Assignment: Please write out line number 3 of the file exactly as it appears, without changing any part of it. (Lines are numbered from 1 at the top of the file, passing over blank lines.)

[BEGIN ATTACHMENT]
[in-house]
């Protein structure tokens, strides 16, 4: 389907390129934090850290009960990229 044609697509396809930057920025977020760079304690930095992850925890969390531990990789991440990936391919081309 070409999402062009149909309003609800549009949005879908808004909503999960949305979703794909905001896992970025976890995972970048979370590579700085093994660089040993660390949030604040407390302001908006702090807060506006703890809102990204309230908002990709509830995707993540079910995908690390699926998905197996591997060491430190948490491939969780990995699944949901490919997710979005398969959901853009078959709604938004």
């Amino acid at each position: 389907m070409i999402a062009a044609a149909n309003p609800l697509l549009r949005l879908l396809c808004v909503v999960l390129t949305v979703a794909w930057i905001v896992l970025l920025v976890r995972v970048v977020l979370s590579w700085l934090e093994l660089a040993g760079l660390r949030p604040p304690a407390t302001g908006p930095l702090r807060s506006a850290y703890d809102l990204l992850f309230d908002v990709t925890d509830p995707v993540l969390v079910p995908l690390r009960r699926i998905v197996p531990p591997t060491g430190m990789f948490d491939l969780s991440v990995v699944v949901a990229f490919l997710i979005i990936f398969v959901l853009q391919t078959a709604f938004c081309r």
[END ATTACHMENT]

């Amino acid at each position: 389907m070409i999402a062009a044609a149909n309003p609800l697509l549009r949005l879908l396809c808004v909503v999960l390129t949305v979703a794909w930057i905001v896992l970025l920025v976890r995972v970048v977020l979370s590579w700085l934090e093994l660089a040993g760079l660390r949030p604040p304690a407390t302001g908006p930095l702090r807060s506006a850290y703890d809102l990204l992850f309230d908002v990709t925890d509830p995707v993540l969390v079910p995908l690390r009960r699926i998905v197996p531990p591997t060491g430190m990789f948490d491939l969780s991440v990995v699944v949901a990229f490919l997710i979005i990936f398969v959901l853009q391919t078959a709604f938004c081309r």